A recent paper on this issue argues that governments who insist on an Asian concept of human rights because of cultural differences, are precisely going against these so-called Asian cultures when they fully engage in Western-style economic development and when they restrict the rights of people who would have the freedom to get involved in societies' concerns according to traditional culture. It appears therefore that they are not protecting their own cultures and instead trying to find an excuse for refusing to recognize the universality of human rights.

The 1993 Vienna Declaration supports the view of universality of human rights even in the context of diverse cultures. In Article 5 of the declaration, the following is stated:

"All human rights are universal, indivisible and interdependent and interrelated. The international community must treat human rights globally in a fair and equal manner, on the same footing, and with the same emphasis. While the significance of national and regional particularities and various historical, cultural and religious backgrounds must be borne in mind, it is the duty of States, regardless of their political, economic and cultural systems, to promote and protect all human rights and fundamental freedoms."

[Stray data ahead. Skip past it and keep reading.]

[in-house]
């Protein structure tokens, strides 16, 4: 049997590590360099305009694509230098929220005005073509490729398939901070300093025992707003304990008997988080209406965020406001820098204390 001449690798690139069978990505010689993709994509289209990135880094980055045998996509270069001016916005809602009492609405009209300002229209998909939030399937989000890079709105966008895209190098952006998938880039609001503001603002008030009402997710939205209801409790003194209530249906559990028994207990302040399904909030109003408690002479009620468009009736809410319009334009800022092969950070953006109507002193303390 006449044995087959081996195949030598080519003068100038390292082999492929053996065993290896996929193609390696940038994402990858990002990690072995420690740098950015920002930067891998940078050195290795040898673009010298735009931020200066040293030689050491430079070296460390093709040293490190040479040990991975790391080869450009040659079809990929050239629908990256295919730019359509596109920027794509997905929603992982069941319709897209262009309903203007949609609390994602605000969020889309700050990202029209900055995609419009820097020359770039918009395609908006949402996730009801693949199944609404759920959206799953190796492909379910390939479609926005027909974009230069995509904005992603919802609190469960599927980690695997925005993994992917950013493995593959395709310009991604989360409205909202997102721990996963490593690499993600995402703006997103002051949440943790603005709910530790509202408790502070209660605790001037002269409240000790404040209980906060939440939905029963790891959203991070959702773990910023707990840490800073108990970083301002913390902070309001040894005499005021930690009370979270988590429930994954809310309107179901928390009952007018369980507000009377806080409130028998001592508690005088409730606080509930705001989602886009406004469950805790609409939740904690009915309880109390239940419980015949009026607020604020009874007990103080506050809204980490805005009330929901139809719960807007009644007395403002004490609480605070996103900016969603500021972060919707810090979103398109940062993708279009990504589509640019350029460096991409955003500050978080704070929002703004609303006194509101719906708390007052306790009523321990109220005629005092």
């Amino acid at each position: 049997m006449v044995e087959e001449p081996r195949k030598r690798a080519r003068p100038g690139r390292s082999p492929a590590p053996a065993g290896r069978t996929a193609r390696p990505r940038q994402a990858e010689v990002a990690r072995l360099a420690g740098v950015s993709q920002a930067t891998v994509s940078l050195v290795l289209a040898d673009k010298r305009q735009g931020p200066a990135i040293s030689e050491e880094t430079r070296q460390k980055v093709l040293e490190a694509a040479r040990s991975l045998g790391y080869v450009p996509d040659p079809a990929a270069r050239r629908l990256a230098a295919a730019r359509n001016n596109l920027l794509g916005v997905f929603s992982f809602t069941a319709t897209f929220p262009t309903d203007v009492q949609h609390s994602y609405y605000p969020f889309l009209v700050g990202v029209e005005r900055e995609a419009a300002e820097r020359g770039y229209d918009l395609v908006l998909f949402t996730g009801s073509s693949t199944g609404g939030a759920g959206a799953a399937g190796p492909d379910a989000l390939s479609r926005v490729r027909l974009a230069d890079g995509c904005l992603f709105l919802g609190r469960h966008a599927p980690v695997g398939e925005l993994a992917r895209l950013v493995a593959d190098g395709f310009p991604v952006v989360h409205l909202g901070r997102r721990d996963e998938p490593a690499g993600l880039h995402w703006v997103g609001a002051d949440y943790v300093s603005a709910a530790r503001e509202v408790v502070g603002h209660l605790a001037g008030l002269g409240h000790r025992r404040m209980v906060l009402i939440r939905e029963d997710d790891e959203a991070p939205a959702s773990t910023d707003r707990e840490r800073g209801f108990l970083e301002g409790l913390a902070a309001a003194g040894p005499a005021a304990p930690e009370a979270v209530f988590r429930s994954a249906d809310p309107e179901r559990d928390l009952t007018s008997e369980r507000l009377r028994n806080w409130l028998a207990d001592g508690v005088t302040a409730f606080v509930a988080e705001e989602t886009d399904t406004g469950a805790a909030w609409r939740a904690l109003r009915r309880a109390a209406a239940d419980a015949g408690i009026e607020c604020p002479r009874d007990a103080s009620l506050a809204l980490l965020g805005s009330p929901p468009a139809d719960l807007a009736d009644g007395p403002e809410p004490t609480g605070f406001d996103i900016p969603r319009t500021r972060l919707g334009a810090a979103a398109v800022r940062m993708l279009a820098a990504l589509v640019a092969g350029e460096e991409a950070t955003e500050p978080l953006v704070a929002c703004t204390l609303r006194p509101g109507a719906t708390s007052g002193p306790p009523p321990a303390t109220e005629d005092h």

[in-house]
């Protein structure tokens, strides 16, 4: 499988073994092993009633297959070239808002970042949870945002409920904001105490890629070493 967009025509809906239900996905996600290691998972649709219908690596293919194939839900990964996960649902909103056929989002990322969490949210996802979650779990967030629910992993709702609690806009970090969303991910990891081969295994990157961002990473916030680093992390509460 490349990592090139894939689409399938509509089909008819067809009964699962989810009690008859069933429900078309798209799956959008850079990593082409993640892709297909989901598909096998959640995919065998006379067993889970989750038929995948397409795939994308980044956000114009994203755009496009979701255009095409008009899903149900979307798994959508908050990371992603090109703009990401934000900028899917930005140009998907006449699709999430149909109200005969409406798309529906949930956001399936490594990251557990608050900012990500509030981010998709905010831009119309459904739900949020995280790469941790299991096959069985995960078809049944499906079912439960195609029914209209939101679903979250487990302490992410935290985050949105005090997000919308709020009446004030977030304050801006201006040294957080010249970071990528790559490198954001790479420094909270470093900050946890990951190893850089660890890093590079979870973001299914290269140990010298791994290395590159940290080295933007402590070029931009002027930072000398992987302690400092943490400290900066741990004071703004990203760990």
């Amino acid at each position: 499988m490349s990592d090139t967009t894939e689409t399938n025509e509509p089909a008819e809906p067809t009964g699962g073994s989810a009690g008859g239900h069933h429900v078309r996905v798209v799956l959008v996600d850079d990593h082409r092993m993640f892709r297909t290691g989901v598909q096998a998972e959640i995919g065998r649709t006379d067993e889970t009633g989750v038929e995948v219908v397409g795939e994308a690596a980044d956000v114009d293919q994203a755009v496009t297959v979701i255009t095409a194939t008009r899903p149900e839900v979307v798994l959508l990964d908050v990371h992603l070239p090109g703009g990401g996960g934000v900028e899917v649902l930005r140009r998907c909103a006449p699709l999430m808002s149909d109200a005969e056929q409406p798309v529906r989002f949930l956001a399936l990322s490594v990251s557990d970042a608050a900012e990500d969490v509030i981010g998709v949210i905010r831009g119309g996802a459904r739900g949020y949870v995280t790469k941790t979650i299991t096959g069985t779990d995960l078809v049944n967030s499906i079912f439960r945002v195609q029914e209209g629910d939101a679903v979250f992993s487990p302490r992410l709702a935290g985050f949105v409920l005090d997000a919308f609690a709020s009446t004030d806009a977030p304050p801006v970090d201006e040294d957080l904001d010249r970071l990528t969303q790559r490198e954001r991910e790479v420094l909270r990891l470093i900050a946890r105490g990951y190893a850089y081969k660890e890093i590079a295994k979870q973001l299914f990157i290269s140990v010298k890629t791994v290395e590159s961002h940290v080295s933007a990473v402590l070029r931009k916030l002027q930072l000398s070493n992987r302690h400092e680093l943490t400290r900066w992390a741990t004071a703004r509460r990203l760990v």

It must be incumbent upon all governments to accord respect to this consensual statement. It likewise requires them to remain consistent in all agreements (economic or otherwise) that would have human rights implications.

It is in this context that the task of finding the best means of relating the cultures of this region to universal human rights principles comes in.

Letting the discussion on this issue remain at the level of generalities will not be helpful. There are cultural elements that can certainly be identified with human rights while there are also some other cultural elements which may be found to be unjustifiably violative of basic rights.

There are various studies about culture, on both the ancient and modern variations. Yet studies on the linkage between cultures and human rights are not significantly extensive (most are limited to specific issues).